11 April 2008
I’m reading a book at the moment titled The Mystery of 2012: Predictions, Prophecies and Possibilities.
I picked it up reluctantly from the library because I have a friend who is convinced that the Mayan prophecy of planetary upheaval - said to be coming in the year 2012 - is going to be the end of life as we know it.
I’d never been interested in these kinds of predictions and prophecies, especially after the landmark years of 1984 and the new millennium year of 2000 (Y2K) came and went without an incident. I live intently in the beauty of Now. But flicking through the book, I noticed essays from quite a few people I’d come across in my literary spiritual travels: Gregg Braden, Llewellyn Vaughan-Lee (Sufi), Peter Russell and many others.
They're all writing from different perspectives about the rapid changes occurring right now on our planet, a quickening into a new age unparalleled in human history.
Some of the writers have spent years researching the Mayan civilization and their prophesy of the great change culminating on 21st December 2012. Other writers offer their interpretation of what is currently happening on earth, how it could unfold between now and 2012 and what may be in store for all of us lucky people who’ve chosen to be here and be part of this extraordinary time.
Christine Page writes at the start of her essay:
“Congratulations – you are among a select group of souls who won the lottery to be here, on this planet, at this time! The prize not only ensures you a front-row seat but also the unique opportunity to cocreate the future of the human race. Your contribution, along with that of other awakened souls, will create a blue print, which will influence your ancestors and the next 26,000 years of human existence. This is what you have been working toward during your many incarnations; this is the moment you’ve been awaiting. This is a time to remember.”
But the essay that most caught my interest was one by Arjuna Ardagh.
He writes about awakening (enlightenment):
“In every culture and in every age, a few isolated individuals have broken free of this hallucination and have realized that the sense of a “separate me” is actually a fantasy. This is not a question of self-improvement, or working on yourself to make yourself into a more loving, conscious, better person. It is a sudden and radical shift from a preoccupation with “me” and “my story” to a realization of the space, the vastness, the eternity in which that story is occurring.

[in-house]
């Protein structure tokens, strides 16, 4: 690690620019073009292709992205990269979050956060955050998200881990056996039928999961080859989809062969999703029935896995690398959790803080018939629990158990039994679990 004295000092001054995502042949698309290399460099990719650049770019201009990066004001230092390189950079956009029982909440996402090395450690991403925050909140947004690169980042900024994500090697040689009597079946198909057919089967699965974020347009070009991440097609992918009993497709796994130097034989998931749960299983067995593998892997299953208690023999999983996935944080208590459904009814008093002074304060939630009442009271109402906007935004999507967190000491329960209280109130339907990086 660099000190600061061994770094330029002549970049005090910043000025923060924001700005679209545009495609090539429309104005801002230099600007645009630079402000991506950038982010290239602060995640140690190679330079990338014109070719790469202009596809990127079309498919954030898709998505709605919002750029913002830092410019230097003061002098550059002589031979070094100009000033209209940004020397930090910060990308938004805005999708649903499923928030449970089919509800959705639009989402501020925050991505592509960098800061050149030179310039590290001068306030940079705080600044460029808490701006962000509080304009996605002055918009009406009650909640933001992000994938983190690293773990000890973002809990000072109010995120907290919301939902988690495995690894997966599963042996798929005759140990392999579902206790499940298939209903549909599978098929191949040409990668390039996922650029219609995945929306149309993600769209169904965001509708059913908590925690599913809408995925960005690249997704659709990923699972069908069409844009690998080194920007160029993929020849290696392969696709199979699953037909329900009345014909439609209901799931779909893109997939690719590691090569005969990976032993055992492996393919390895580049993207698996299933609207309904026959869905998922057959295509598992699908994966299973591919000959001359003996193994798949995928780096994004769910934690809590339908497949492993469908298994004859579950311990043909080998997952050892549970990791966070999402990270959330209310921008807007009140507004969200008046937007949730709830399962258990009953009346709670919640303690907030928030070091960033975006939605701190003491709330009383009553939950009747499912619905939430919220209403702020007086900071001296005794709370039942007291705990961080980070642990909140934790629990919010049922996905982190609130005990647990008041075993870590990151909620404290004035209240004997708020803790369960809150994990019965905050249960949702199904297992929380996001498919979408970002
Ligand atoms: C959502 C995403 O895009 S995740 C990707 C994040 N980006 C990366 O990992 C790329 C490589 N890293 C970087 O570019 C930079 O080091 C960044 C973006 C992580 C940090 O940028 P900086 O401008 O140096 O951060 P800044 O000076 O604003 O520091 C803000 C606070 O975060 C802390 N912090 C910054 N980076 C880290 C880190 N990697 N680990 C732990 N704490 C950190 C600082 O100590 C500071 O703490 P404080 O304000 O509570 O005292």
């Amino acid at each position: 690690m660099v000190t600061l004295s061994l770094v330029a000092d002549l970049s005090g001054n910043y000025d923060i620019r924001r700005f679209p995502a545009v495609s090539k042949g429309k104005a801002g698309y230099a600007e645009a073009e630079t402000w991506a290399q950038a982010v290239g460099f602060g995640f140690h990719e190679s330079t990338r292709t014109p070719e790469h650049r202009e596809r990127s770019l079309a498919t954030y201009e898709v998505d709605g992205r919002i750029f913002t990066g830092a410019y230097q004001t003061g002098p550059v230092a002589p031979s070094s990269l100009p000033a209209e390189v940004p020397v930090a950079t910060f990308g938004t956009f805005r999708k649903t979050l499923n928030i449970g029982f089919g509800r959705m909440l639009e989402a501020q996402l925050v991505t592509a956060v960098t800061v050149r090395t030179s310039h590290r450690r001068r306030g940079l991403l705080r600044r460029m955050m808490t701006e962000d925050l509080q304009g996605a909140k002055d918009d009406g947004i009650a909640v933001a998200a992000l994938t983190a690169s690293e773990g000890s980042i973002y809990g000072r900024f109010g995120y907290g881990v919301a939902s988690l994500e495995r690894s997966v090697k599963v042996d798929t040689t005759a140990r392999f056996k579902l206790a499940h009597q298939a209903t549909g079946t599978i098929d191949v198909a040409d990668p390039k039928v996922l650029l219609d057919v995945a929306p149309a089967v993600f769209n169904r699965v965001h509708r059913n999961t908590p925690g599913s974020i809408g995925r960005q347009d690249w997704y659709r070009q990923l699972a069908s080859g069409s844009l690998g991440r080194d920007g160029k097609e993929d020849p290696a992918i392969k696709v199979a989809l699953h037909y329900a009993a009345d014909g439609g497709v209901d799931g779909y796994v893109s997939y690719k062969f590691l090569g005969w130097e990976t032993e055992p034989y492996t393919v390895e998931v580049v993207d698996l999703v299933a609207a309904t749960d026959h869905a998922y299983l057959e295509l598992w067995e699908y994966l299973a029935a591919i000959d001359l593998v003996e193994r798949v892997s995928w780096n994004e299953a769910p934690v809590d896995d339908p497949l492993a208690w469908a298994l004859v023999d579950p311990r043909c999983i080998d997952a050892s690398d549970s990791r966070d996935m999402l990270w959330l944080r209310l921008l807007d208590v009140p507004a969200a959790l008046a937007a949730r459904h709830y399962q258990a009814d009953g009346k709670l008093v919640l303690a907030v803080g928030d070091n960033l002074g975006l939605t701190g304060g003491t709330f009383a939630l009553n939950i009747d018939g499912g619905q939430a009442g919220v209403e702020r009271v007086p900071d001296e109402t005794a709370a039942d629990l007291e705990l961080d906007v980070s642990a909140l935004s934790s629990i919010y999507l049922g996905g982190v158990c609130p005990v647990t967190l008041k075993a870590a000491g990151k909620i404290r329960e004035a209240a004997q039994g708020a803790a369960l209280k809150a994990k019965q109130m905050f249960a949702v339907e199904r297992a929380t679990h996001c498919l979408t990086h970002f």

In the last two decades, there has been an explosion, all over the world, of people having direct realizations very similar to that which Buddha recognized under the Bodhi Tree – that what I truly am is not only Bill, or Cynthia, or Robert, but what I really am is budh: awareness, consciousness, presence. This realization may come as a snapshot out of time and then be overshadowed by the pressure to pay the rent. It may come as a more sustained opening. It may even become the very fabric of day-to-day life. But ultimately, it does not really matter. Once the truth has been seen, the game is up on the hallucination of separation. The undying allegiance to the seductive stories in the mind has been broken and something more sane, more present, and more stable has a chance to shine through the habits of personality.
I call people who have been transformed in this way “translucent”, which Webster’s dictionary defines as “letting light pass through, but not transparent”.
Translucent people also appear to glow from the inside. They have access to their deepest nature as peaceful, limitless, free, unchanging, and at the same time, they remain fully involved in the events of their personal lives. Thoughts, fears, and desires still come and go; life is still characterized by temporary trials, misfortunes and stress. But the personal story is not longer opaque: it is now capable of reflecting something deeper, more luminous and abiding that can shine through it.”
I’ll post some more of the excerpts that speak intimately to me as I read on further tonight….